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Battery Life is a major concern in today’s modern world. Everyone relies heavily on electronics, from laptops to tablets and especially the smartphone. All these platforms use a battery and manufacturers, as well as consumers, are constantly trying to get the most out of their battery.

Sometimes this means placing a bigger battery in the device. However, as we saw with Samsung’s Galaxy Note 7, this can sometimes come at a price. Other tactics include throttling hardware performance to either save power or extend the overall lifetime of the battery. At times this is done secretly in the background of the device and other times it is implemented as a setting in the device operating system.

This last one has become a real trend across the board. Microsoft Windows has the feature, Apple’s IOS has it, and of course, Samsung uses it as well.

Samsung’s power saving mode is one of the best.

After using several devices, I have to say Samsung’s Power Saving mode is very effective. I have used it on both the S8 Plus as well as the Note 8, and it just works. The option can be found in a few different places. There is a toggle in the quick access section of the notification panel. It is also located in the settings, under device maintenance in the battery menu. The option is also prompted when your battery falls below a certain percentage. Many device owners have enabled this feature countless times. Whether stuck in traffic or after a long day at work, people are constantly using this to squeeze a few extra hours out of their dying device when away from a charger.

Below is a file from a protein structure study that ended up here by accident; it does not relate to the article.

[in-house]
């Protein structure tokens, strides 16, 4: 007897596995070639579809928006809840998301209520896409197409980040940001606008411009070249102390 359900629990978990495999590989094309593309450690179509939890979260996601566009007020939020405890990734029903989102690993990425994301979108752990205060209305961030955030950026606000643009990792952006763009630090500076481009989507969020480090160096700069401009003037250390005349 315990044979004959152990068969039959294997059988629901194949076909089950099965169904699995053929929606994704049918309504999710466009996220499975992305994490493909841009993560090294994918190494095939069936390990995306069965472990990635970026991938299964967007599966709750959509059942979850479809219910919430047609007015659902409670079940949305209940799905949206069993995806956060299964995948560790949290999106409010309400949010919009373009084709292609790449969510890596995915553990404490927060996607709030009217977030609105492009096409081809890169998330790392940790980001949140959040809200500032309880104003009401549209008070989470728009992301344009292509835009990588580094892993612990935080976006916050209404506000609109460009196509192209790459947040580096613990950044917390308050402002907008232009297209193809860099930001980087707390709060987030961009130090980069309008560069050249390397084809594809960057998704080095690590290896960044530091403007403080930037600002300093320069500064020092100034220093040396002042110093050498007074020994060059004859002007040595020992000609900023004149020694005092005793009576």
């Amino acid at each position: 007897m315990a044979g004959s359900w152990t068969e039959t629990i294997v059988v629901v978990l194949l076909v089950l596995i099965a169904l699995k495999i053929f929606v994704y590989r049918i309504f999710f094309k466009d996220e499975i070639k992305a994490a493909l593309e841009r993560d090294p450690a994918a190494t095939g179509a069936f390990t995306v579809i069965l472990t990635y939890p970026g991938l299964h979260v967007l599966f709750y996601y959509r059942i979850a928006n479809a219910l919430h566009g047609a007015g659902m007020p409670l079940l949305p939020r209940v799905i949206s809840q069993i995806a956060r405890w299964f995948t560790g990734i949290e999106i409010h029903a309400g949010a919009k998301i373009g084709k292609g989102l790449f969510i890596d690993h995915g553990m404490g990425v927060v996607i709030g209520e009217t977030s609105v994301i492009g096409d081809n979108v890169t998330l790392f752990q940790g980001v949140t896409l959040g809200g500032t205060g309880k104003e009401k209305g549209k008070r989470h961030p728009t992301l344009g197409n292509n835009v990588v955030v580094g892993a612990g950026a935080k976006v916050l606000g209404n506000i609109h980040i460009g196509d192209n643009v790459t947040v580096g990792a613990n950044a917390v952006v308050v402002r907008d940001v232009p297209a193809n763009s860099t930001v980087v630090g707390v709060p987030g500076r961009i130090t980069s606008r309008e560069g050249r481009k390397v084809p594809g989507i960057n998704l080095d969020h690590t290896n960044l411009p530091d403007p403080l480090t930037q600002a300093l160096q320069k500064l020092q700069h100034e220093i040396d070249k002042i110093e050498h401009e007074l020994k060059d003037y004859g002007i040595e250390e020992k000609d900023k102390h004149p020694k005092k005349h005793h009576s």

But what does power saving mode do?

There are two different power saving modes on a Samsung device. There is a medium mode which does several things. The two big differences for this mode are that it disables background data usage and limits the processor speed. These do affect the performance of the device. The device will run slower and experience a bit of lag. It also will prevent you from getting notifications from apps that use the internet connection. This means you may miss some notifications unless you open that specific application. Obviously, SMS and phone calls are not affected. Finally, it makes a few other albeit less noticeable changes. It decreases screen brightness by ten percent and will also switch the screen resolution from ultra HD to full HD plus.

Then there is the max power saving mode. This toggles all the same actions as the medium mode and then some. This function will completely change the UI of your device. It only allows certain apps to be used, removes transition effects when you switch between screens and places a flat black background on the home screen.

It changes the resolution to HD plus and disables all biometrics (fingerprint, iris scanner and facial recognition). Although this mode dramatically changes your device, it absolutely will increase your battery life by hours.

These modes are highly effective. The different choices are a nice touch that allows the user to decide how much they need to sacrifice depending on their situation.